Halloween should be fun for kids and chocolate should be a treat. But an unfair marketing system leads many cacao farmers to struggle to earn a decent living and to rely on child labor to survive.

For many years, major chocolate companies have pledged to end child labor and to pay higher prices for cocoa such that children do not have to work and can devote more time to their schooling. Their pledges ring hollow and the low prices that major companies pay for cocoa have persisted.

Year after year, they deliver tons of cheap chocolate to store shelves. Theirs is a model built on the backs of farmers and their children.

The treatment of workers in the cocoa industry is an injustice we must fight. There are ways to vet a chocolate brand’s ethics by identifying websites that share current lists of ethical chocolate companies. Such websites include Slave Free Chocolate, The Good Shopping Guide, Fairtrade America, and Fair Trade Certified.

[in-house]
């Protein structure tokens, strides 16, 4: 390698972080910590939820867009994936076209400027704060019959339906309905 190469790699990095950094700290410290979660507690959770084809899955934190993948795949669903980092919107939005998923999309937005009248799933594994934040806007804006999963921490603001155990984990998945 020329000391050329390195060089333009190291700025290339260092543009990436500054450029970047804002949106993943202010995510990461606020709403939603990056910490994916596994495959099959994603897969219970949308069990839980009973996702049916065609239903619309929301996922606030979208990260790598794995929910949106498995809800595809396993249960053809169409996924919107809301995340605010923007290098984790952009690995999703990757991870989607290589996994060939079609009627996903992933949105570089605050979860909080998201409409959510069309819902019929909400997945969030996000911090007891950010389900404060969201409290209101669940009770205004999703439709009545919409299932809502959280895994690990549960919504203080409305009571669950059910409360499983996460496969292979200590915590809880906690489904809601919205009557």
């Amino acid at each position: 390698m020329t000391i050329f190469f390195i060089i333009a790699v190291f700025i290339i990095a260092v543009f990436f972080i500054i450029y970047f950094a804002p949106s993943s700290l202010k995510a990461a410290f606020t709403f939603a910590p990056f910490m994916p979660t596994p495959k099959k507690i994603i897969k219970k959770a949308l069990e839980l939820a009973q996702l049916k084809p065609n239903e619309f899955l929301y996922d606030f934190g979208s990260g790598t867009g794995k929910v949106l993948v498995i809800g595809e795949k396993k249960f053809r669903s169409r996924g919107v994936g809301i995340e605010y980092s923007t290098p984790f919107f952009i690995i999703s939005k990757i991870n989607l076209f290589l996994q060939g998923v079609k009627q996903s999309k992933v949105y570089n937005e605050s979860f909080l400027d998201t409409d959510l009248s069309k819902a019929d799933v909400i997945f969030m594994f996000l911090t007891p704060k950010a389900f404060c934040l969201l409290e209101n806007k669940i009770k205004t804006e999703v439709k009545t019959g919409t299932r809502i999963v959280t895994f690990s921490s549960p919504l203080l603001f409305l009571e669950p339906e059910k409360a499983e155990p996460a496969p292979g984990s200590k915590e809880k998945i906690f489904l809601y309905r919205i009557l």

You can impact what brands stores choose to fill their valuable shelf space by purchasing ethical chocolate and avoiding the unethical brands that promised so much and delivered so little. Look for chocolate with a fair-trade certification on the wrapper and transparency about the company’s supply chain on its website.

A few to look for are Fair Trade Certified, Fair for Life, and Rainforest Alliance Certified Cocoa.

You can help end abuse in the cocoa industry by writing to your favorite chocolate companies, by demanding that they start improving the fairness of their cocoa supply chains and by asking for a written response to your inquiry.

Ethical chocolate — how sweet it is.

Paulette Bertrand


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